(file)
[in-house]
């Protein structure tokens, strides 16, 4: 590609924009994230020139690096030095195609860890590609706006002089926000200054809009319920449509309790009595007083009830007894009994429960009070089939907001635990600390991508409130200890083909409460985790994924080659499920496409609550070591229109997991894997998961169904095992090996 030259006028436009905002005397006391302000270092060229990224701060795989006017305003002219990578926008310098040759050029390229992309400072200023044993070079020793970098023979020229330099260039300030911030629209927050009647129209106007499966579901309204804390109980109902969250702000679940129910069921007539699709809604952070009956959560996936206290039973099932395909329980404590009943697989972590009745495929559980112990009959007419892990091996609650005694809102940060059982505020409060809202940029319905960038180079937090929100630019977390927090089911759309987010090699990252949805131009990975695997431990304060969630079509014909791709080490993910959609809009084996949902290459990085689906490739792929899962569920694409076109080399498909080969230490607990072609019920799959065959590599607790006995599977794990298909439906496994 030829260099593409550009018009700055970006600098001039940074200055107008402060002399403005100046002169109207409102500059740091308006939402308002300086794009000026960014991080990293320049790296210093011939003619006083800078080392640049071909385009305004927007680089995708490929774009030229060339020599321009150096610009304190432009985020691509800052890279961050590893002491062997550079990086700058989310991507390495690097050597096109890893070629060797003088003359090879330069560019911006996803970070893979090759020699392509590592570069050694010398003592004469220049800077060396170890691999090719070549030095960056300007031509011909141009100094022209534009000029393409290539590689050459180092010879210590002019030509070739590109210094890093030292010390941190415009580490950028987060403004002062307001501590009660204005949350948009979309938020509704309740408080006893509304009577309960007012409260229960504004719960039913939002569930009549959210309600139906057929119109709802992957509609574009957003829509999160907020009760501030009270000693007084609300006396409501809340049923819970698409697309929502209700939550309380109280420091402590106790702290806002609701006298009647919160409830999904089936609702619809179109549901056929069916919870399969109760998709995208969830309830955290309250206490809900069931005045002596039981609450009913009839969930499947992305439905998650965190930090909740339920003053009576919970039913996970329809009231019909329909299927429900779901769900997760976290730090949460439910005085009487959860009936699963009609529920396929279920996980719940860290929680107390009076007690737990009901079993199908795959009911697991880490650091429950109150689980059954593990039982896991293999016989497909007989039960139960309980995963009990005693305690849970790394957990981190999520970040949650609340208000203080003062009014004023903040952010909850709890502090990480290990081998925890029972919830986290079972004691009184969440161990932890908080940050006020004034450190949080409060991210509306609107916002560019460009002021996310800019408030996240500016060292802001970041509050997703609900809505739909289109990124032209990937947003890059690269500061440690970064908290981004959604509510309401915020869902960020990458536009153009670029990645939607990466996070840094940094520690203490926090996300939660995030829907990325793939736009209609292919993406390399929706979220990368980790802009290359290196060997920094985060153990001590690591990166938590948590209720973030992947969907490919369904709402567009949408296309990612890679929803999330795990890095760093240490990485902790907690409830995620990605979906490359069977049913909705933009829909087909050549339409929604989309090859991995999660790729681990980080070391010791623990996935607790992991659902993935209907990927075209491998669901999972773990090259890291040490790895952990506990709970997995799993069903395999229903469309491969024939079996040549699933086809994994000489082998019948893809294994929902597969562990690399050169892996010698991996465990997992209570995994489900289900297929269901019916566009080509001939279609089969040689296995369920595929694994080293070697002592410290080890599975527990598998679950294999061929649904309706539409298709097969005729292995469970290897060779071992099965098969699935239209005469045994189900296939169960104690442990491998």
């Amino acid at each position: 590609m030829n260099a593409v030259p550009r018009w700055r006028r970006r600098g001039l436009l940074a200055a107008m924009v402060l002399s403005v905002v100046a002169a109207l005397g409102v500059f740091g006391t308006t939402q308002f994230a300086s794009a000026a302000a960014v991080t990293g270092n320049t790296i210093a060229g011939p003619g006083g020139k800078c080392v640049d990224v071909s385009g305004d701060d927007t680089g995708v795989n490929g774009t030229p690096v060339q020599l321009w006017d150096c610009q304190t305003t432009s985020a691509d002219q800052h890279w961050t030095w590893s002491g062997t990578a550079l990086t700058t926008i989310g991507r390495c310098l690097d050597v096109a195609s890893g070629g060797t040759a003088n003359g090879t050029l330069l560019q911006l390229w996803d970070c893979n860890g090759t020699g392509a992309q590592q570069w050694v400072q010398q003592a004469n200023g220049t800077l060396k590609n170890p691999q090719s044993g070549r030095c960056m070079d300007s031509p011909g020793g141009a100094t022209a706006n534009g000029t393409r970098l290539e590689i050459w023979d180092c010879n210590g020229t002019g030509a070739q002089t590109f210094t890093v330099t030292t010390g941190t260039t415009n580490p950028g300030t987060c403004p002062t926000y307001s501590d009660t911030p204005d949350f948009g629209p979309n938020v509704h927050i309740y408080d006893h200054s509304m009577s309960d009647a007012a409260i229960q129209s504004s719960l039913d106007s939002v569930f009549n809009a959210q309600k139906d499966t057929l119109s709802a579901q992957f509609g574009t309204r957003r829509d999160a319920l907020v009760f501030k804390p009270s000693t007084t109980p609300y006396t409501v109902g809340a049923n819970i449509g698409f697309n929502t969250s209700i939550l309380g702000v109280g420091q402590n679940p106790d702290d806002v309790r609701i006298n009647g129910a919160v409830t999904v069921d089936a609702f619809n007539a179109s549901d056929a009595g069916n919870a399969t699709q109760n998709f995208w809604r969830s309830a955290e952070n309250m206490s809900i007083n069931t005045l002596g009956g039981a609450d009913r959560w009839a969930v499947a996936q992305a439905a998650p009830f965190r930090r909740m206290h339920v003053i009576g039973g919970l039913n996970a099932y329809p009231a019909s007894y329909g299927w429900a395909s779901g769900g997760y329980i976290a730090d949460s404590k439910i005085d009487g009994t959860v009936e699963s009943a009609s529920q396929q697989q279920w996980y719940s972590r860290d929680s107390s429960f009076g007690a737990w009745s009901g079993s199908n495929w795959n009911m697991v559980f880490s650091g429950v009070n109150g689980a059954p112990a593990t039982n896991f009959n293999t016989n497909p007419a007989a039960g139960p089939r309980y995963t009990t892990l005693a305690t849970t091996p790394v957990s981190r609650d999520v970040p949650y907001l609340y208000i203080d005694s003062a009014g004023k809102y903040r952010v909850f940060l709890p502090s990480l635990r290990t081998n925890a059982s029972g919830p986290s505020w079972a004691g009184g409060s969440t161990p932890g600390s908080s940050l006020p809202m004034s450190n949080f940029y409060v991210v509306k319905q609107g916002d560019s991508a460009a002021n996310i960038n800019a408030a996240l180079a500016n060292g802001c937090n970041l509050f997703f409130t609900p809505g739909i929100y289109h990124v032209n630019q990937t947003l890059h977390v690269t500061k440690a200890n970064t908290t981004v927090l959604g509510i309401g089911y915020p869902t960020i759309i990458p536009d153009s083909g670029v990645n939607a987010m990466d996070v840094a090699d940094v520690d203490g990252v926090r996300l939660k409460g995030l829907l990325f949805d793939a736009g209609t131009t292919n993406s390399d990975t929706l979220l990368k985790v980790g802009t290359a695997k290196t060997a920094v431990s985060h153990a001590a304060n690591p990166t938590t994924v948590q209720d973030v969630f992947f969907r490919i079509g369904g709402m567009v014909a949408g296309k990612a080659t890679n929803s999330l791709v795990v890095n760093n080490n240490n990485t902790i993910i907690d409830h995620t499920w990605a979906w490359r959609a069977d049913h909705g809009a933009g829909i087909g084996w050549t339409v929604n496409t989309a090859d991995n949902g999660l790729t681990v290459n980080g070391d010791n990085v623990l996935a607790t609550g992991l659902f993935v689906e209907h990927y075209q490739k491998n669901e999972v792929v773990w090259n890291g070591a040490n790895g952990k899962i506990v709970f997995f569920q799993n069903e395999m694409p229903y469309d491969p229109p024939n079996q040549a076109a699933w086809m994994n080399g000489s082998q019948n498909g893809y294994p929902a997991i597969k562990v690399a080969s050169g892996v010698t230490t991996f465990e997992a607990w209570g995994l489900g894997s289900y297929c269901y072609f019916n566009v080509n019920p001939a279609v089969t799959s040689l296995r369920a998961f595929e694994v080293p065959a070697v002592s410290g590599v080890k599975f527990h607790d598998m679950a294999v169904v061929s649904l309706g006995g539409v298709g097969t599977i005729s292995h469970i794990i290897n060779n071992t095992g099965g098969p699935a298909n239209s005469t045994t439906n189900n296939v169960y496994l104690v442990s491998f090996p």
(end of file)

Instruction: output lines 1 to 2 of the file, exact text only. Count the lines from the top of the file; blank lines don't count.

[in-house]
């Protein structure tokens, strides 16, 4: 590609924009994230020139690096030095195609860890590609706006002089926000200054809009319920449509309790009595007083009830007894009994429960009070089939907001635990600390991508409130200890083909409460985790994924080659499920496409609550070591229109997991894997998961169904095992090996 030259006028436009905002005397006391302000270092060229990224701060795989006017305003002219990578926008310098040759050029390229992309400072200023044993070079020793970098023979020229330099260039300030911030629209927050009647129209106007499966579901309204804390109980109902969250702000679940129910069921007539699709809604952070009956959560996936206290039973099932395909329980404590009943697989972590009745495929559980112990009959007419892990091996609650005694809102940060059982505020409060809202940029319905960038180079937090929100630019977390927090089911759309987010090699990252949805131009990975695997431990304060969630079509014909791709080490993910959609809009084996949902290459990085689906490739792929899962569920694409076109080399498909080969230490607990072609019920799959065959590599607790006995599977794990298909439906496994 030829260099593409550009018009700055970006600098001039940074200055107008402060002399403005100046002169109207409102500059740091308006939402308002300086794009000026960014991080990293320049790296210093011939003619006083800078080392640049071909385009305004927007680089995708490929774009030229060339020599321009150096610009304190432009985020691509800052890279961050590893002491062997550079990086700058989310991507390495690097050597096109890893070629060797003088003359090879330069560019911006996803970070893979090759020699392509590592570069050694010398003592004469220049800077060396170890691999090719070549030095960056300007031509011909141009100094022209534009000029393409290539590689050459180092010879210590002019030509070739590109210094890093030292010390941190415009580490950028987060403004002062307001501590009660204005949350948009979309938020509704309740408080006893509304009577309960007012409260229960504004719960039913939002569930009549959210309600139906057929119109709802992957509609574009957003829509999160907020009760501030009270000693007084609300006396409501809340049923819970698409697309929502209700939550309380109280420091402590106790702290806002609701006298009647919160409830999904089936609702619809179109549901056929069916919870399969109760998709995208969830309830955290309250206490809900069931005045002596039981609450009913009839969930499947992305439905998650965190930090909740339920003053009576919970039913996970329809009231019909329909299927429900779901769900997760976290730090949460439910005085009487959860009936699963009609529920396929279920996980719940860290929680107390009076007690737990009901079993199908795959009911697991880490650091429950109150689980059954593990039982896991293999016989497909007989039960139960309980995963009990005693305690849970790394957990981190999520970040949650609340208000203080003062009014004023903040952010909850709890502090990480290990081998925890029972919830986290079972004691009184969440161990932890908080940050006020004034450190949080409060991210509306609107916002560019460009002021996310800019408030996240500016060292802001970041509050997703609900809505739909289109990124032209990937947003890059690269500061440690970064908290981004959604509510309401915020869902960020990458536009153009670029990645939607990466996070840094940094520690203490926090996300939660995030829907990325793939736009209609292919993406390399929706979220990368980790802009290359290196060997920094985060153990001590690591990166938590948590209720973030992947969907490919369904709402567009949408296309990612890679929803999330795990890095760093240490990485902790907690409830995620990605979906490359069977049913909705933009829909087909050549339409929604989309090859991995999660790729681990980080070391010791623990996935607790992991659902993935209907990927075209491998669901999972773990090259890291040490790895952990506990709970997995799993069903395999229903469309491969024939079996040549699933086809994994000489082998019948893809294994929902597969562990690399050169892996010698991996465990997992209570995994489900289900297929269901019916566009080509001939279609089969040689296995369920595929694994080293070697002592410290080890599975527990598998679950294999061929649904309706539409298709097969005729292995469970290897060779071992099965098969699935239209005469045994189900296939169960104690442990491998």